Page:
With the vast majority of crypto trading in the EU conducted using unauthorised stablecoins, EU regulators are set to run into compliance issues after the June 30 deadline.

Systemically important stablecoins such as Tether and FDUSD cannot be easily replaced, and viable alternatives are few in number.

In the meantime, switch euro-denominated trading pairs could offer a solution, but these trading pairs — which are offered by Bitvavo, Kraken, Coinbase, Binance and others — currently have little volume compared with Tether or FDUSD.

According to Kaiko Research, euro-denominated trading volume across the EU hit €15bn in December last year, its highest monthly reading in 2023.

However, this pales in comparison to Binance’s most popular trading pair (Bitcoin to FDUSD), which in a single day can turn over more than $3.5bn across all markets.

New York issues new guidance for handling crypto complaints

The New York State Department of Financial Services (DFS) has published new guidance that aims to improve how regulated crypto firms handle customer complaints.

The guidance applies to firms that hold a New York BitLicense and to limited purpose trust companies that are authorised to engage in virtual currency business.

Adrienne Harris, superintendent of the DFS, said the guidance is intended to ensure that customer complaints are resolved in a “timely and fair” manner.

Based on DFS reviews, the regulator said that existing customer service policies and procedures among firms are “unlikely to be sufficient” unless the guidance is incorporated.

The guidance includes detailed instructions on how firms should handle phone and electronic text communications with customers, including response times and periodic updates.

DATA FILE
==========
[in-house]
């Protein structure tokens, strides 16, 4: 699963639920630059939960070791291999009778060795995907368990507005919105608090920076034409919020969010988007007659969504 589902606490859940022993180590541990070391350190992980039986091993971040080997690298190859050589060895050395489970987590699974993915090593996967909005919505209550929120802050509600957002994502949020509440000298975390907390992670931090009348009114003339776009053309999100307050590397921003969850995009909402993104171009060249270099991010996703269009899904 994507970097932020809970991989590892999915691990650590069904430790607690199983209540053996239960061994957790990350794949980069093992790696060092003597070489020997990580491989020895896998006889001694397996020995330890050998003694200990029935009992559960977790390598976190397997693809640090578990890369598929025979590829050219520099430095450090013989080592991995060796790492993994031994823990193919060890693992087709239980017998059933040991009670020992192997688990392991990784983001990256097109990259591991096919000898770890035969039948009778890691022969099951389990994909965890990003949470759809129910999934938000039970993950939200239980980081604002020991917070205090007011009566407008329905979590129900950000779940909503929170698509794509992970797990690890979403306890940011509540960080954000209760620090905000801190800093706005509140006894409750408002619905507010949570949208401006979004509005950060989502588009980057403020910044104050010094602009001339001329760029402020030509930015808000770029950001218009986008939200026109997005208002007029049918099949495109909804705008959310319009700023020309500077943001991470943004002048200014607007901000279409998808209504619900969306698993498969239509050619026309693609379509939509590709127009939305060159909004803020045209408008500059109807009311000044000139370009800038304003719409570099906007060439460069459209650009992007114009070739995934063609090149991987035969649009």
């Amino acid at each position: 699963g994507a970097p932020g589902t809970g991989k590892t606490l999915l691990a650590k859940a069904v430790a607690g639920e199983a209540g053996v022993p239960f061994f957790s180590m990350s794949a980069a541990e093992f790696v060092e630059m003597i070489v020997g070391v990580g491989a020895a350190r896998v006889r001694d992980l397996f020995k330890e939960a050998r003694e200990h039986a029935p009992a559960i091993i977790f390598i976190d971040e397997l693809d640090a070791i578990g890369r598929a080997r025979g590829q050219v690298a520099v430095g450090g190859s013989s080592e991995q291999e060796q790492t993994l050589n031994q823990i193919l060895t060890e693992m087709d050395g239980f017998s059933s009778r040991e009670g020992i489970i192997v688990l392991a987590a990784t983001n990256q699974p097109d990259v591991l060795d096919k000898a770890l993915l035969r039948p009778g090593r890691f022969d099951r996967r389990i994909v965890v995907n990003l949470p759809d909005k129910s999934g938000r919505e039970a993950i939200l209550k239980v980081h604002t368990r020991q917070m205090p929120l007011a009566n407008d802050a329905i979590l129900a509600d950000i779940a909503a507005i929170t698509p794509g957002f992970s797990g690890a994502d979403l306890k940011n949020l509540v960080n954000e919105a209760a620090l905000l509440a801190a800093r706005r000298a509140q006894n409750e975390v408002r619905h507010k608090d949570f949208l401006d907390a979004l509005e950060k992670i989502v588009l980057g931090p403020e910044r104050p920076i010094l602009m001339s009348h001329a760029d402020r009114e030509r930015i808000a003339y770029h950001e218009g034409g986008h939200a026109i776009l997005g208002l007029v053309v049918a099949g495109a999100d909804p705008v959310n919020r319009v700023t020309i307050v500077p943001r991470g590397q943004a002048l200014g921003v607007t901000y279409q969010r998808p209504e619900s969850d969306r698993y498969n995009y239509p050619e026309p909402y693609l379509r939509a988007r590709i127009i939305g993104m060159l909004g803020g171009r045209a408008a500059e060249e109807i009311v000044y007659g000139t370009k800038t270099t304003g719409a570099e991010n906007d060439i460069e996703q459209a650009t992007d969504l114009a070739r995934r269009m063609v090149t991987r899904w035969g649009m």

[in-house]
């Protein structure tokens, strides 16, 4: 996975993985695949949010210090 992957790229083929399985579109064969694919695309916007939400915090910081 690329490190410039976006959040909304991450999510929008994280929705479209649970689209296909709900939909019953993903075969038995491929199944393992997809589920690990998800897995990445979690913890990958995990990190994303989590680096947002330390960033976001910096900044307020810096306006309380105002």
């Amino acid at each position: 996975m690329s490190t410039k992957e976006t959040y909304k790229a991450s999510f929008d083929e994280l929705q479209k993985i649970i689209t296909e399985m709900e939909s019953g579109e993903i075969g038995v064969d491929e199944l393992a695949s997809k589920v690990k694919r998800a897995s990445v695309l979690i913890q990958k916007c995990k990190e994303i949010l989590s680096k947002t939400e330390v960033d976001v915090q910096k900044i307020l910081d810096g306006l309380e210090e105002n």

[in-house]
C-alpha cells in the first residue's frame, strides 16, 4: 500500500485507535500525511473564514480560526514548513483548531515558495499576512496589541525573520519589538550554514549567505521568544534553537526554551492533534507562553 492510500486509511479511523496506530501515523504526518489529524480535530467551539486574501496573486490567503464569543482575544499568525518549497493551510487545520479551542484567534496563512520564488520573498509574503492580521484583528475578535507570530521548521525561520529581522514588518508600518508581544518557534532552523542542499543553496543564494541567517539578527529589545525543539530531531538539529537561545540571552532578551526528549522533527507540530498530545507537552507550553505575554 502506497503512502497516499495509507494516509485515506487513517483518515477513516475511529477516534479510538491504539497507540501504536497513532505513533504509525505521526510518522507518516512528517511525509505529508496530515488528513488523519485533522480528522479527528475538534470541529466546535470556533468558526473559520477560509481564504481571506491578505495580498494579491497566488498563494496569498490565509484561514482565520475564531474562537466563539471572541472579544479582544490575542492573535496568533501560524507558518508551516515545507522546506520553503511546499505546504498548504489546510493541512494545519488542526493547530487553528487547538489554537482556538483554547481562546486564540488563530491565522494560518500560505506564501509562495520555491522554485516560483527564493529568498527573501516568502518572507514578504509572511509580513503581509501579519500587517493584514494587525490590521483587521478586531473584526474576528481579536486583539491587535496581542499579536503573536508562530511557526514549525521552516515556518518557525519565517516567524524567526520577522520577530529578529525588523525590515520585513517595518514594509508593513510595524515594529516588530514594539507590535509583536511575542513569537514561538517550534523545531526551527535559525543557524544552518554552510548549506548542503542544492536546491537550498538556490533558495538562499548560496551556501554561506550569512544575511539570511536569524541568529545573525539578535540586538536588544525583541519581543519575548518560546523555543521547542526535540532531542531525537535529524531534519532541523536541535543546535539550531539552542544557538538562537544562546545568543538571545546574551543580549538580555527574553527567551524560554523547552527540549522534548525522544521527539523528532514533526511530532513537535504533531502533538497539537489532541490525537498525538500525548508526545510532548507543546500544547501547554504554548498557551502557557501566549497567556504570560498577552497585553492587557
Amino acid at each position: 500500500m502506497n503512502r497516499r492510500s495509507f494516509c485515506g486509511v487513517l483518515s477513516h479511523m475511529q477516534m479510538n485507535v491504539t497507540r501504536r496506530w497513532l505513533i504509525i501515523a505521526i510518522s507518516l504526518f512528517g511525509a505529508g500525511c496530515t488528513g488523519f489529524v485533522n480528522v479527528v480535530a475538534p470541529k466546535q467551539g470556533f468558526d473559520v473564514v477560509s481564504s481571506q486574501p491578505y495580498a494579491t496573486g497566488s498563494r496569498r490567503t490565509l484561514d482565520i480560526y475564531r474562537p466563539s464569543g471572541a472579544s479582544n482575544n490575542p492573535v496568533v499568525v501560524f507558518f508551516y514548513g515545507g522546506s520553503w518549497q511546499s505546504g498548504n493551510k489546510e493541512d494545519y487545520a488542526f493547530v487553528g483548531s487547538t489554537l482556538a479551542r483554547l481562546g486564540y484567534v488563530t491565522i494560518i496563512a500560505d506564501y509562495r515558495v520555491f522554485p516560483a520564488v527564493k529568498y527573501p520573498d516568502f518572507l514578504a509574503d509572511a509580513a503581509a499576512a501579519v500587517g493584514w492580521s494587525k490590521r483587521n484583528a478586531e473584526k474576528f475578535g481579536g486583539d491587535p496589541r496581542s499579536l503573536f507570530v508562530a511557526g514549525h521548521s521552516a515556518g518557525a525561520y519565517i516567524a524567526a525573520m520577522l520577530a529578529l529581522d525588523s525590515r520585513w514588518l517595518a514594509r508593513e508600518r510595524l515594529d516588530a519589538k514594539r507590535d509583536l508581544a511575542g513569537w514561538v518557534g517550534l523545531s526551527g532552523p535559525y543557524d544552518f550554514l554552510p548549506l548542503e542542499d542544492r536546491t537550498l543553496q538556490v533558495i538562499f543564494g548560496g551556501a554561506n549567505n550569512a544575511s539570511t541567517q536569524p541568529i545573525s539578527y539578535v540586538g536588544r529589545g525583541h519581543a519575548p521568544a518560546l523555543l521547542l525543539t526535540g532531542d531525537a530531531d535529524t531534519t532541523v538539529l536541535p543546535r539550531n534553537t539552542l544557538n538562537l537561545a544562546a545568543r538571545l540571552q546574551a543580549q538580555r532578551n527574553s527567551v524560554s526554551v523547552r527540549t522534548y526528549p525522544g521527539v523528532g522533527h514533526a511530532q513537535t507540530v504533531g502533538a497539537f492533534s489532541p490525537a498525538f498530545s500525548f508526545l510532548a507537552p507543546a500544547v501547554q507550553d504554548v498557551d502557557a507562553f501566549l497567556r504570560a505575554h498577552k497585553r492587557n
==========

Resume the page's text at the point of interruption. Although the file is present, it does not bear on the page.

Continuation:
Phone and text channels must be monitored by human customer service representatives, and staff must be properly trained and able to provide information and assistance that is specific to the customer’s complaint.

If a firm uses AI at any point during a customer service process, this must be flagged in a “clear and conspicuous” manner at the beginning of the interaction that the customer is not communicating with a human.

Effective as of Q3 2024, the guidance also introduces new reporting obligations for firms.

During examination or in response to a DFS request, firms must be able to provide a quarterly tabulation of customer service requests and complaints received.

This data should indicate the topic, the medium by which the request or complaint was received, and an average time to resolution score.

NFTs 'highly susceptible' to financial crime, says US Treasury

The US Treasury has published a 2024 risk assessment looking at how NFTs could be exploited for money laundering, terrorist financing and other financial crime purposes.

The report finds that NFTs are “highly susceptible” to use in fraud and scams, and that NFTs are used to launder proceeds of predicate crimes.

However, the Treasury found little evidence that NFTs are currently being used in terrorist finance or proliferation finance activities.

“I encourage the private sector to use the findings of this assessment to inform their own risk mitigation strategies to prevent illicit actors from abusing NFTs and NFT platforms,” said Brian Nelson, Treasury undersecretary for terrorism and financial intelligence.